I thought I had figured out a way to salvage a draw.  He was very low in time and had a naked King.  So, I am sure he was happy with a draw.  I, however, was not convinced I had given up the victory, but I was very nervous that I would push for a win and blunder the draw.  I have done this before.  Typically, this happens when I use up my time advantage and fall below my opponent on the clock.


I decided to keep pressing for the win despite falling behind in time and allowing his Pawn to get one square away from Promotion because I had a 30 second increment.  My clock would get under 1 minute, but I would make a move and jump back over a minute.  It was giving me a false sense of security.  I thought I could go on like this forever.


I gained a 2 Pawn Advantage and thought I had to have a win somehow.  But I tried to remind myself not to give up the draw.  I found myself in the position below with seconds clicking off the clock.


I was tortured by being up 2 Pawns.  I had always thought somebody said, "Two Paws are winning."  How could I offer a draw?


Finally, I decided this position was above my pay grade.  I was going to have to leave it in the hands of the long-drawn-out-endgame masters, DuWayne Langseth and LM Brian Wall.


I wasn't going to figure this out with just 30 seconds to think or by making random moves.  So, I tried to remember the rules about making a draw offer.  In my case, it was a little more difficult because I have to take off  my headphones and my opponent doesn't speak English.


After offering the draw, I almost forgot to hit my clock.  When I finally pressed the button, I realized I was at 1 second.

 

White to move


 

See diagram and answer here: http://cschess.webs.com/apps/photos/photo?photoid=202617453

 

Game Of The Year XIII

http://www.chessvideos.tv/chess-game-replayer.php?id=108045

 

[Event "August Swiss 90"]

[Site "http://cschess.webs.com/"]

[Date "2016.08.09"]

[Round "2.1"]

[White "Anderson, Paul"]

[Black "Bozhenov, Alex"]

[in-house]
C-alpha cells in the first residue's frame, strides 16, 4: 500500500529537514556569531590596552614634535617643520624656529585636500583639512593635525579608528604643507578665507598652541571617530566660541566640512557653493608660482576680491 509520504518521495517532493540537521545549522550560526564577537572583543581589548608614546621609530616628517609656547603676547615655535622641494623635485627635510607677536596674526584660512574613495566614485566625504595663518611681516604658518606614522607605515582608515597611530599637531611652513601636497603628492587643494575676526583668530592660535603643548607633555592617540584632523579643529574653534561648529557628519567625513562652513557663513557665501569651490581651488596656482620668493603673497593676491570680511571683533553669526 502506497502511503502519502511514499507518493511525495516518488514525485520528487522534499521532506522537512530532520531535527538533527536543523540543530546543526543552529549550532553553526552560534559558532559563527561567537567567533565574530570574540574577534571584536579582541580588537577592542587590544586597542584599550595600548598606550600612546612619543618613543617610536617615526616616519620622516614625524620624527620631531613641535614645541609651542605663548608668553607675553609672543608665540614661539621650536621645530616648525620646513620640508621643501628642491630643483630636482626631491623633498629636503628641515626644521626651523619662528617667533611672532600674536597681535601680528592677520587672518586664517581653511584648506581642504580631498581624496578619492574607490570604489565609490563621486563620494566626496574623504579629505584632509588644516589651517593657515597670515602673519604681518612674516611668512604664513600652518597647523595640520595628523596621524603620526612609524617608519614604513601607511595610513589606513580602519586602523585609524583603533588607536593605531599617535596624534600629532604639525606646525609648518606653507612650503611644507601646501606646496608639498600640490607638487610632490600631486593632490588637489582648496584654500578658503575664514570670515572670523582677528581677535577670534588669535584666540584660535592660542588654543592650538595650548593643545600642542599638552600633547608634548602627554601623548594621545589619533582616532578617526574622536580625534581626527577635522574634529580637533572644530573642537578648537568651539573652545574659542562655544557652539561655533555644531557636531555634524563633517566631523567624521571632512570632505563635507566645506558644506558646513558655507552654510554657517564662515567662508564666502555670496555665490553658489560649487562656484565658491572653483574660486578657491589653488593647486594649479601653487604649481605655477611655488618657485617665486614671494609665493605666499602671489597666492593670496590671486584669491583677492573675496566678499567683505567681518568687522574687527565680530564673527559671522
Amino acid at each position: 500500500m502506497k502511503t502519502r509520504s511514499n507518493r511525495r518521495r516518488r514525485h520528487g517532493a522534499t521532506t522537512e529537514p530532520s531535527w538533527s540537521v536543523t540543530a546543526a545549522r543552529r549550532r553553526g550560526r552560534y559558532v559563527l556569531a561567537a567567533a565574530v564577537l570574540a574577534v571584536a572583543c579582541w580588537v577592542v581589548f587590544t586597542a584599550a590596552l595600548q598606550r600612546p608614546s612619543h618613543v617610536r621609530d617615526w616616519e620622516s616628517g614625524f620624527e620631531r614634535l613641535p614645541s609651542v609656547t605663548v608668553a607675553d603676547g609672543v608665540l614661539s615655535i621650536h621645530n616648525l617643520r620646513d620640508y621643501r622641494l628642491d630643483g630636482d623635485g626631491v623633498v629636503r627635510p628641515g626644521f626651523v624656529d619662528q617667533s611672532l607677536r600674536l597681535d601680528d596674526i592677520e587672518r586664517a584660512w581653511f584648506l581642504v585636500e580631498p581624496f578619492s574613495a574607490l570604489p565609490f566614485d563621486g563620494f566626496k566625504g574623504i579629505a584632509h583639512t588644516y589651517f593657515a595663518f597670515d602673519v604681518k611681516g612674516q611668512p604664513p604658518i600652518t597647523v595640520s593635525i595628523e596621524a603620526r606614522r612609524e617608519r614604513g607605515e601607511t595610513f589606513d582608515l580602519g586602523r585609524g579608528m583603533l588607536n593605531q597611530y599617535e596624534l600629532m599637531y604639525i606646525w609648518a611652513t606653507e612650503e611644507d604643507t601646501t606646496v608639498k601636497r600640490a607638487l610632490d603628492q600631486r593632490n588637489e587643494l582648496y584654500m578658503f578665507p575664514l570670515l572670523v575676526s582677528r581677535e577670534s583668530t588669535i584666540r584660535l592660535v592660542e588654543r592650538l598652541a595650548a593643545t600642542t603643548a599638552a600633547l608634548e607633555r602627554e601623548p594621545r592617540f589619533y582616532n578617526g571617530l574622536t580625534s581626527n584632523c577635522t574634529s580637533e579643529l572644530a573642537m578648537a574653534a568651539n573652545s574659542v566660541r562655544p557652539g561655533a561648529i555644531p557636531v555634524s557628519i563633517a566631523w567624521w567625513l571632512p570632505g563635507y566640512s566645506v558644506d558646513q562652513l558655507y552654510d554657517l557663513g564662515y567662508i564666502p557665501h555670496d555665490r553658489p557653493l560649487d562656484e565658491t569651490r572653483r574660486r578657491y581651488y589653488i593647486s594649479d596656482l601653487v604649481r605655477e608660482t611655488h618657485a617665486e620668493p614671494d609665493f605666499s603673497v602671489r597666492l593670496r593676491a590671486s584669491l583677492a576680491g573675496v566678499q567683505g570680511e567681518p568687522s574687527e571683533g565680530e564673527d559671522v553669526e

[Result "1/2-1/2"]

[ECO "A45"]

[WhiteElo "2036"]

[BlackElo "1955"]

[PlyCount "120"]

[EventDate "2016.08.02"]

[TimeControl "5400+30"]

 

1. d4 Nf6 2. Bg5 Ne4 3. Bf4 c6 4. c3 d5 5. Nd2

Nxd2 6. Qxd2 Bf5 7. Nf3 h6 8. e3 e6 9. Be2 Be7 10. O-O Nd7 11. Rfc1 O-O 12. c4

Nf6 13. h3 Bd6 14. Bxd6 Qxd6 15. b4 dxc4 16. Bxc4 Rad8 17. Qb2 Nd5 18. a3 a6

19. Ne5 f6 20. Nd3 b6 21. Ne1 Kh8 22. Nf3 b5 23. Bxd5 cxd5 24. Rc5 Bd3 25. Qc3

Bc4 26. Nh4 Rf7 27. Nf3 Re8 28. a4 bxa4 29. Rxa4 e5 30. Raa5 e4 31. Nd2 Bb5 32.

Nb1 Rb7 33. Na3 Reb8 34. Nxb5 Rxb5 35. Raxb5 Rxb5 36. Rxb5 axb5 37. Qc5 Qd7 38.

Kh2 Kh7 39. f3 f5 40. Kg3 g5 41. Qb6 f4+ 42. exf4 e3 43. fxg5 hxg5 44. Qf6 Qc7+

45. f4 gxf4+ 46. Kf3 Qc2 47. Qf7+ Kh8 48. Qh5+ Kg7 49. Qe5+ Kh7 50. Qh5+ Kg7

51. Qg4+ Kh7 52. Kxf4 e2 53. Qh5+ Kg8 54. Qxd5+ Kh7 55. Qh5+ Kg8 56. Qe8+ Kh7

57. Qf7+ Kh6 58. Qf6+ Kh7 59. Qe7+ Kg8 60. Qe6+ Kh7 1/2-1/2

 

This Week In Chess

 

On September 6th, the Colorado Springs Chess Club hosted the September Swiss 90 (4SS, G/90+30, $10 entry). 12 players joined the event.

 

Standings. September

# Name ID Rtng Rd 1 Tot Prize

1 Josh S Bloomer 12626102 2276 W7 1.0

2 Paul D Anderson 12728345 2036 W8 1.0

3 Mitchell Anderson 12788878 1991 W9 1.0

4 Aleksand Bozhenov 15525004 1955 W10 1.0

5 Peter Barlay 14700831 1890 W11 1.0

6 Mark McGough 11366481 1809 W12 1.0

7 Brian Jo Rountree 12477167 1801 L1 0.0

8 Dean W Brown 10224098 1400 L2 0.0

9 Daniel J Rupp 15768473 921 L3 0.0

10 Douglas N Clark 15941617 379 L4 0.0

11 Ken Ahlstrom unr. L5 0.0

12 Rob Lorenzen 16065265 unr. L6 0.0

Categories: 2016, Game Of The Year